Keeping us Clean: Manny Entrambasaguas

A man wearing a black and yellow cap, glasses, and a green shirt stands in front of a commercial laundry machine, holding a pile of clean, folded white linens. He is smiling slightly and standing in what appears to be a laundry facility.

If you hear joyous singing or whistling when you’re in the Home, it’s probably Manuel “Manny” Entrambasaguas.

The longtime laundry aide loves to sing while he works; so much, in fact, his mother asked him as a little boy to sing professionally. Instead, Manny now sings informally while supervising the washing, drying, and folding of the Robison Jewish Health Center/Harold Schnitzer Center for Living laundry—what is about 500 sheets, towels, and blankets a day.

“I like it here,” said Manny. “The people are nice and the noise of the machines is peaceful.”

Manny grew up in Rota, on the southeastern tip of Spain. Beginning at age 12, until he was 18, Manny went to his father’s car shop every day after school to help detail automobiles. His younger brother came to help, too.

With a U.S. Naval base nearby, Manny’s dad’s car shop served a lot of American customers. Manny took English classes to converse with the shop clientele.

When their father retired, the brothers took over the shop. Around that time, Manny met an American woman from the base who was originally from Forest Grove, Oregon.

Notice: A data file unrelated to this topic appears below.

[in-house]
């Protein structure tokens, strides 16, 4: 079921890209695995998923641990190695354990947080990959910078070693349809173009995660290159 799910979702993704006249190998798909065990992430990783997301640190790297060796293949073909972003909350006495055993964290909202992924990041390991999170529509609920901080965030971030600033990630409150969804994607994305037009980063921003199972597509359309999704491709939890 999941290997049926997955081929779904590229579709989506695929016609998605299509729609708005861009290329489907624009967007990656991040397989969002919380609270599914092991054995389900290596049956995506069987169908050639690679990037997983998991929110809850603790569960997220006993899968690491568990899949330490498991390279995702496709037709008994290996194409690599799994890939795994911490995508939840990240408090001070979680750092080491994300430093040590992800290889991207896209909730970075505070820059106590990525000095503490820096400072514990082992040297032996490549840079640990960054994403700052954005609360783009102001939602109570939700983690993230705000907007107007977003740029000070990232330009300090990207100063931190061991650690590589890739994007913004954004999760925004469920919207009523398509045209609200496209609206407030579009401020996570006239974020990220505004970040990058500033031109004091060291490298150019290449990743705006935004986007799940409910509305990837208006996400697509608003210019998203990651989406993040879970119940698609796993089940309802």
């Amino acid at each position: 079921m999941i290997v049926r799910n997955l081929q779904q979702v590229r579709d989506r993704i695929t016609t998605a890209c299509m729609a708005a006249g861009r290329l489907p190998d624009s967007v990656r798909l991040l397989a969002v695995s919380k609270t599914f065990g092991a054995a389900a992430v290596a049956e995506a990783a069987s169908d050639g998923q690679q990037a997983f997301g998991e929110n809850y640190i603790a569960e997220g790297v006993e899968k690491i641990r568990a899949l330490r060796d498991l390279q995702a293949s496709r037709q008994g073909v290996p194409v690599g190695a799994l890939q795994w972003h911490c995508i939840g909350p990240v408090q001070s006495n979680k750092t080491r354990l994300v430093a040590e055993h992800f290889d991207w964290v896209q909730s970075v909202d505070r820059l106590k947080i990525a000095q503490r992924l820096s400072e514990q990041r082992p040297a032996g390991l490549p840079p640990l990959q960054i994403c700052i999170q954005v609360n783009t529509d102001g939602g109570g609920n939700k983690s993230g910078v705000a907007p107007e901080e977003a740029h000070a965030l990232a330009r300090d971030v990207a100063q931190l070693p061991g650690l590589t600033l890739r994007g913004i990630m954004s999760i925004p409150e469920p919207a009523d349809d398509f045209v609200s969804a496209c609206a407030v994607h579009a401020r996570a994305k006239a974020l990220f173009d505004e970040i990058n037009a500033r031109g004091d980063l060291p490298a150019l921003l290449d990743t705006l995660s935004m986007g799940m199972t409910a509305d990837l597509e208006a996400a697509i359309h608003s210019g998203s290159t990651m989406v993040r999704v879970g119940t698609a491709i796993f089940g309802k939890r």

They flew to Oregon to get married in 1995, returning to Spain. The U.S. Navy then stationed Manny and his wife in such places as Portland, Maine, Iceland, and Florida.

The couple had three daughters along the way: Jennifer, Chelsea, and Nicole. Manny took a variety of jobs (gas station attendant, grocery store stocker, child care worker, house painter, etc.) and scheduled his shifts around the girls’ schedules so he could care for them while his wife was at work.

The couple split in 2009, and the girls moved to Oregon, with Manny returning to Spain to care for his mother who had been diagnosed with dementia. Manny worked for his brother who had closed their father’s shop and opened a newer, bigger detailing business.

Returning to the United States in 2011, Manny worked at a body shop and a post office among other gigs. He began working at Cedar Sinai Park 10 years ago, first as a housekeeper, and then in the Robison laundry.

“I love to work with my hands,” he said. “I try to keep happy, and say hello and good morning to everyone.”

A typical day for Manny has him at Robison by 3:30 a.m. to start the wash so it is clean and dry and folded and ready for him to deliver to resident rooms as soon as the rhythm of the day begins.

In his off time, Manny loves to explore Portland and is an amateur photographer. Some of the Robison households are decorated with his black and white photos of Robison staff. Manny’s daughters recently sent him back to Spain for his first visit in a decade. When his brother is in the country to renew business for his car shop, Manny visits him, typically in the mid-west.

“I’m in a good place,” said Manny.